Commission Keeps AOA Director as Employee

By Beacon Staff

The Flathead County Commission held another heavily attended and highly emotional hearing regarding the Agency on Aging on Tuesday, this time considering whether to terminate AOA Director Lisa Sheppard’s contract with the county.

Sheppard, who was hired for the AOA position last November, was at the end of her six-month employment probationary period on April 30. The commission had the option of extending the probationary period for three months, terminating her contract or, by taking no action at all, allowing Sheppard to become a regular employee, off probationary status.

Despite a motion from Commissioner Gary Krueger to terminate Sheppard and a motion to extend her probationary time, neither commissioners Pam Holmquist nor Cal Scott seconded Krueger’s motions.

Both motions died, and Sheppard is now a county employee off probationary status.

The standing-room-only crowd gathered for the hearing – which Sheppard asked to be open to the public – applauded the commission’s decision.

It was one of many emotional hearings in the commission chambers in recent months. Last week, the commissioners voted 2-1 with Cal Scott dissenting to stop pursuing a $450,000 Community Development Block Grant that would have helped pay for a new AOA building.

The decision to not follow through with the grant, despite commissioning an architectural review for both potential sites to bolster the grant application, drew ire from the senior community, which had already expressed frustration with the commission for what critics describe as delaying the process for a new building.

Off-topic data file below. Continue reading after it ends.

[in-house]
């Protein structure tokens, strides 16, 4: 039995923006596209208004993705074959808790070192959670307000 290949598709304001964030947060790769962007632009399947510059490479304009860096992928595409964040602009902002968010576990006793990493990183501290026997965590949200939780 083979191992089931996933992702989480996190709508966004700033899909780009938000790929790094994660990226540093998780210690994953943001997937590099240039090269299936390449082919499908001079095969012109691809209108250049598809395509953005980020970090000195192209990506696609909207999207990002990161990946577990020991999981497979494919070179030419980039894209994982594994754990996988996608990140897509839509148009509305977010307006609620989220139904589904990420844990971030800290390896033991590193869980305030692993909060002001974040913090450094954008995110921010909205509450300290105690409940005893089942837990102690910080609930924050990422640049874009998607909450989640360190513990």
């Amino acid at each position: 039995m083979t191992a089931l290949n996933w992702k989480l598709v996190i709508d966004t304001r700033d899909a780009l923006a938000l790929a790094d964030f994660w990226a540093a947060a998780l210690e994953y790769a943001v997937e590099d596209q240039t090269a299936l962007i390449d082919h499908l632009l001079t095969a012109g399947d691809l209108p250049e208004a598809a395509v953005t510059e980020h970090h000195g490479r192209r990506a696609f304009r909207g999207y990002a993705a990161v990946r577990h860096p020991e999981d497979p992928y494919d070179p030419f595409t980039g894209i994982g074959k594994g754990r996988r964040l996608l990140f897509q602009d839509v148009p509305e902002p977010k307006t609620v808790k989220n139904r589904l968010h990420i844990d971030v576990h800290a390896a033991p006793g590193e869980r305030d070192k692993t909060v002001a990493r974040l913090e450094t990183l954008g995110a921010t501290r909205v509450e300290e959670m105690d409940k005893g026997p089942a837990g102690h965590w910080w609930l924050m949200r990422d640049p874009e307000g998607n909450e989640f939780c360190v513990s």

With considerable unrest between the county commission and the proponents for a new AOA building, Sheppard’s hearing coming on the heels of the grant hearing brought in a large, vocal audience.

The crowd applauded Scott’s comments during the hearing, which were supportive of Sheppard and the work she’s done in the past six months.

“I personally fully support Lisa Sheppard and her work with the Agency on Aging,” Scott said. “I found her job and her work to be exemplary.”

Scott apologized to Sheppard for what he called a “kamikaze act,” describing the potential for terminating her contract with the county.

Krueger said he had to learn about AOA quickly when he joined the commission in January and that it has been a lot to take in. He said it had not been demonstrated to him that Sheppard “has the ability to manage operations” at AOA, which drew vocal reactions and hissing from the crowd.

Holmquist said there have been communication issues with Sheppard that have led her to believe there were problems in the AOA organization. But Holmquist said she thinks she and Sheppard can work on their communication, and it will be for the betterment of the county.

“I look forward to doing that,” Holmquist said. “I think it will be good for the both of us.”

Before the commissioners made any official motions, Sheppard stood to address the board. She spoke at length about the job requirements for her position, going through each one and describing how she has complied.

“I don’t see anything that I haven’t done,” Sheppard said. “Not just haven’t done, but haven’t done well.”

It took a little more than 20 minutes to go through all of the requirements and how she and her staff had fulfilled them. Once she was finished, Sheppard said she hoped the commission would allow her to stay on with AOA.

“I’m here because this is where I want to be, not because this is where I have to be,” Sheppard said, eliciting more applause.

After both of Krueger’s motions failed due to lack of secondary motion, he said he would respect the board’s decision to keep Sheppard as the AOA director by giving her 110 percent of his support and effort, “because that’s the way it works.”

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